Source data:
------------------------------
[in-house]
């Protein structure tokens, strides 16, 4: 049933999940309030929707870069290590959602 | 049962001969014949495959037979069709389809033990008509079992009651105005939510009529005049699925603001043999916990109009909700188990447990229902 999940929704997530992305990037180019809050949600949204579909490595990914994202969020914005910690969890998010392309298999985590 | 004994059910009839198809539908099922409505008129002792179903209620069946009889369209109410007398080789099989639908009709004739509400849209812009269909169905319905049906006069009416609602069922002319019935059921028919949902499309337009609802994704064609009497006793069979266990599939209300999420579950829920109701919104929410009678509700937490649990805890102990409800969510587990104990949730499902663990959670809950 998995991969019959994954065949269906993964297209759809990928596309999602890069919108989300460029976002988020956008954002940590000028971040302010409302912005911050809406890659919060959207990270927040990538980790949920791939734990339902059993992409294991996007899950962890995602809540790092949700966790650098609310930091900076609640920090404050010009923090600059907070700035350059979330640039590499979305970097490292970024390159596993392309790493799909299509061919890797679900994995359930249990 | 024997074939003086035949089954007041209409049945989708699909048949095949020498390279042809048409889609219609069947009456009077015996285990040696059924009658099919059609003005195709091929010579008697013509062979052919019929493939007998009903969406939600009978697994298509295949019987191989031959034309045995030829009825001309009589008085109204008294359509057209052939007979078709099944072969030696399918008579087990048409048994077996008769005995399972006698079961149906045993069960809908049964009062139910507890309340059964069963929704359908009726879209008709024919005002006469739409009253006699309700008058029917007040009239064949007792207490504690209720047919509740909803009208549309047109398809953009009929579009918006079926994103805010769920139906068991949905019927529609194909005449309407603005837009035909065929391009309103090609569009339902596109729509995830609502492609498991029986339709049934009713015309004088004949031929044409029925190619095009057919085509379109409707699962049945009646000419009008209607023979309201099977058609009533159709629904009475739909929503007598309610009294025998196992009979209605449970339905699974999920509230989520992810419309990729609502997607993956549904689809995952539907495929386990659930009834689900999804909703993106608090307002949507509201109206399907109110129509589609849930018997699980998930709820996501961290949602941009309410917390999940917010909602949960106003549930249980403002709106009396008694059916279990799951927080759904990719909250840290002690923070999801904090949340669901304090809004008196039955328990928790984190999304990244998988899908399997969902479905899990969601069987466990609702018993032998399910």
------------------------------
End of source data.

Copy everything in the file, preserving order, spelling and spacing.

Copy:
[in-house]
């Protein structure tokens, strides 16, 4: 049933999940309030929707870069290590959602 | 049962001969014949495959037979069709389809033990008509079992009651105005939510009529005049699925603001043999916990109009909700188990447990229902 999940929704997530992305990037180019809050949600949204579909490595990914994202969020914005910690969890998010392309298999985590 | 004994059910009839198809539908099922409505008129002792179903209620069946009889369209109410007398080789099989639908009709004739509400849209812009269909169905319905049906006069009416609602069922002319019935059921028919949902499309337009609802994704064609009497006793069979266990599939209300999420579950829920109701919104929410009678509700937490649990805890102990409800969510587990104990949730499902663990959670809950 998995991969019959994954065949269906993964297209759809990928596309999602890069919108989300460029976002988020956008954002940590000028971040302010409302912005911050809406890659919060959207990270927040990538980790949920791939734990339902059993992409294991996007899950962890995602809540790092949700966790650098609310930091900076609640920090404050010009923090600059907070700035350059979330640039590499979305970097490292970024390159596993392309790493799909299509061919890797679900994995359930249990 | 024997074939003086035949089954007041209409049945989708699909048949095949020498390279042809048409889609219609069947009456009077015996285990040696059924009658099919059609003005195709091929010579008697013509062979052919019929493939007998009903969406939600009978697994298509295949019987191989031959034309045995030829009825001309009589008085109204008294359509057209052939007979078709099944072969030696399918008579087990048409048994077996008769005995399972006698079961149906045993069960809908049964009062139910507890309340059964069963929704359908009726879209008709024919005002006469739409009253006699309700008058029917007040009239064949007792207490504690209720047919509740909803009208549309047109398809953009009929579009918006079926994103805010769920139906068991949905019927529609194909005449309407603005837009035909065929391009309103090609569009339902596109729509995830609502492609498991029986339709049934009713015309004088004949031929044409029925190619095009057919085509379109409707699962049945009646000419009008209607023979309201099977058609009533159709629904009475739909929503007598309610009294025998196992009979209605449970339905699974999920509230989520992810419309990729609502997607993956549904689809995952539907495929386990659930009834689900999804909703993106608090307002949507509201109206399907109110129509589609849930018997699980998930709820996501961290949602941009309410917390999940917010909602949960106003549930249980403002709106009396008694059916279990799951927080759904990719909250840290002690923070999801904090949340669901304090809004008196039955328990928790984190999304990244998988899908399997969902479905899990969601069987466990609702018993032998399910």